Duplicate citations

    Caplan discusses an unfinished manuscript in which Dik writes of a utopia where Jews assimilate Christian values while retaining separateness, betraying his nascent nationalism. Feingold, Ben Ami. Meer, Sara. Parfait, Claire. Aldershtot, Hampshire, England: Ashgate Publishing, Todd, eds. University of Iowa Press, Todd describe Harriet Beecher Stowe as a participant in transatlantic literary culture and as an influence upon it. He explains that in these years the novel was allegorically read as an attack on Russian serfdom, and that long before it was translated to Russian, the novel had gained notoriety among the Russian intelligentsia through its German and French translations.

    He elaborates on the changes made to the Russian version in order to universalize it from its American context, and he describes the influence that political forces had on the construction of the text. MacKay, John. The University of Wisconsin Press, Cheung, Martha. Pollard, ed. Kaspin, Albert. In his comparison, Kaspin succinctly explains basic differences between Russian serfdom and American slavery, the temperaments of the authors, their reading audiences, and the constraints of the publishing environment including censorship , that affected their narratives.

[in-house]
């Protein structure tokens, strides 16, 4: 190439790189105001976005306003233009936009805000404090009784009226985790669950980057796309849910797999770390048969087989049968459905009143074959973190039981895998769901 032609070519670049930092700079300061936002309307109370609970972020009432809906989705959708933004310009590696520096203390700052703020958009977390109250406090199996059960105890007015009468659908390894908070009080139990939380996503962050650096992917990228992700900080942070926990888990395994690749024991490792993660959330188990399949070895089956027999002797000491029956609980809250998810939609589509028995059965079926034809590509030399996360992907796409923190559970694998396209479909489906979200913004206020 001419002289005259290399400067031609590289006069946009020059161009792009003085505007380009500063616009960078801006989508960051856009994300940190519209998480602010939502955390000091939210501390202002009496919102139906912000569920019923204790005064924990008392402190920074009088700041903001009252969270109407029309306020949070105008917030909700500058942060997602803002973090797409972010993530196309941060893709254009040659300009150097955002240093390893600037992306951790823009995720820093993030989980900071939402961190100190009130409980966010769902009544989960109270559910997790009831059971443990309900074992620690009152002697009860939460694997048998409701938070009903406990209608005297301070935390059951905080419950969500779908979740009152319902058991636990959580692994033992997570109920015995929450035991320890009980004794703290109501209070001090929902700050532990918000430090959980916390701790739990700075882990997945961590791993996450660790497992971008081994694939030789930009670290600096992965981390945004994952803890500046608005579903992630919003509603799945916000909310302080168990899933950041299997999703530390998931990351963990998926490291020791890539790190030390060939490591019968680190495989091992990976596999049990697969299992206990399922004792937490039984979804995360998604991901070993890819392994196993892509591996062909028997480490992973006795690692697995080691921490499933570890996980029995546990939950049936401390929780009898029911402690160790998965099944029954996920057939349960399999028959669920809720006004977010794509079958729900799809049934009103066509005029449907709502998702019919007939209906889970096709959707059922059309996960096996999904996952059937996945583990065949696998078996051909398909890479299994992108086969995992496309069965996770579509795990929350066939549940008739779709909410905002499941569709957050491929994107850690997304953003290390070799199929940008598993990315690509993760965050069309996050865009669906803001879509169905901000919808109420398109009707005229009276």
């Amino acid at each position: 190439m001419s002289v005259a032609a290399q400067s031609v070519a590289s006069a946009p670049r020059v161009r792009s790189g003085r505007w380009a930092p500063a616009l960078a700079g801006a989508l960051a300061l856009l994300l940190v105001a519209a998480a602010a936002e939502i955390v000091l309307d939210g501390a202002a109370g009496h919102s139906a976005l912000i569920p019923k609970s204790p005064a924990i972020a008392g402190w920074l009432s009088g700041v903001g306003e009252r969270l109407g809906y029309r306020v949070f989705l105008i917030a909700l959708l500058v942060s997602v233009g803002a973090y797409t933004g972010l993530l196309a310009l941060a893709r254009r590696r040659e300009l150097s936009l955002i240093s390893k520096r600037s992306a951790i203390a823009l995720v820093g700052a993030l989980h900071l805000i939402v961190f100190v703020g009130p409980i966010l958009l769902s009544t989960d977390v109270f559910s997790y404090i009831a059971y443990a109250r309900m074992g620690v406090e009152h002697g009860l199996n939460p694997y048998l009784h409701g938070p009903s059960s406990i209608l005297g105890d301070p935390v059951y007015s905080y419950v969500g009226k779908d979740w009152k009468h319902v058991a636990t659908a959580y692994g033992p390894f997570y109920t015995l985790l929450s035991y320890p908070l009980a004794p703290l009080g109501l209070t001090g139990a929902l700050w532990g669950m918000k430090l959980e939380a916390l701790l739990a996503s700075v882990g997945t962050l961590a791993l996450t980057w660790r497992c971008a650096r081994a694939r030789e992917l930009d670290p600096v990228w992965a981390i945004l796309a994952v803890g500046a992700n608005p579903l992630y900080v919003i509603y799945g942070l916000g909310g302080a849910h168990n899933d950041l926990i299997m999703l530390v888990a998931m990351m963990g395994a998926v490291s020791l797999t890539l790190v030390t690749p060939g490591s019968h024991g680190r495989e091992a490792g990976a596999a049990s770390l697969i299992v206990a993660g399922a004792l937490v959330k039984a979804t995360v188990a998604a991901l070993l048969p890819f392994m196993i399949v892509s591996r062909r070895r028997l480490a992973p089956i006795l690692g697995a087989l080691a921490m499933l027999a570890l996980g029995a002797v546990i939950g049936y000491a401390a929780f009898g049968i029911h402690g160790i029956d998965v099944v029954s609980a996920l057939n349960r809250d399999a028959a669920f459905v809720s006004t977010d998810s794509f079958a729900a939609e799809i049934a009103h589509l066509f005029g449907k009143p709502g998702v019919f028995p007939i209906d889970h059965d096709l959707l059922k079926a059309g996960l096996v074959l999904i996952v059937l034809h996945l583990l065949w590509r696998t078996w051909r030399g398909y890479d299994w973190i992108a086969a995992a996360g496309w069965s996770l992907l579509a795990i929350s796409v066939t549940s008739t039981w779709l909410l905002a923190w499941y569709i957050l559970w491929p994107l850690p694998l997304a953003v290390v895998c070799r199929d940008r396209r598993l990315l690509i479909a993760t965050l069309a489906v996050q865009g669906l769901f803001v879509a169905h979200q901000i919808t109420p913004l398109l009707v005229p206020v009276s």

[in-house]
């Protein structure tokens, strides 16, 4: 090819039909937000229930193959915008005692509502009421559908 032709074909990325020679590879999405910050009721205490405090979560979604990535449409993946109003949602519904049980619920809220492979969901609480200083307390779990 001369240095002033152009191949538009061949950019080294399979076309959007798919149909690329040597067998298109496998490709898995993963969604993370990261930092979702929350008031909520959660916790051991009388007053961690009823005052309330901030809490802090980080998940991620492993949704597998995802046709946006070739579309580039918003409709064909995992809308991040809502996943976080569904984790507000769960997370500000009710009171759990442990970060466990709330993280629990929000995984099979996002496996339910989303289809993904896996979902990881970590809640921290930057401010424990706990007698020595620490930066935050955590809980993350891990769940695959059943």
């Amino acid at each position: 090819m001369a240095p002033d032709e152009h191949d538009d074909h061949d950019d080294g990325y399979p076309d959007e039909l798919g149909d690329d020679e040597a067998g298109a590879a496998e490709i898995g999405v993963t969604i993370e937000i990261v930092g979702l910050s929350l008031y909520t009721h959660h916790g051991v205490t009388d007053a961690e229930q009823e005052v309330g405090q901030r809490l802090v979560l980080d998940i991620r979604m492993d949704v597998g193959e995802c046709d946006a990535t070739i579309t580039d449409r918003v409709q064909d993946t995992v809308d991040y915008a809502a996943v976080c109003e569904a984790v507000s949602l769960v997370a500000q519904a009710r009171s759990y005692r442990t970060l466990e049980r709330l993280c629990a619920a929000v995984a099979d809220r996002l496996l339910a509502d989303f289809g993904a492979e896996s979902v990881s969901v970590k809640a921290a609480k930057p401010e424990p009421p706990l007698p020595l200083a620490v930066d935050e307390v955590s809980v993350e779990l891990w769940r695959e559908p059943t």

Rossi, Joseph. Translations, articles, and reflections focusing on Yiddish perspectives on race in the United States. Toggle navigation. The golden peacock is a rare bird. You can travel around the world and you will not encounter it. There she is born. Rosenblatt Jessica Kirzane. Overview: Isaac Meir Dik has been called the first best-selling Yiddish author. He provides his readers with historical background about race and slavery, and celebrates human progress in opposition to serfdom and slavery, drawing upon burgeoning ideas of race and race science as well as Biblical sources.

    In so doing, Dik brings a traditional Jewish readership into contact with Western science and relates world politics and literature to the social and political climate of nineteenth century Eastern Europe. New York: Hebrew Publishing Co.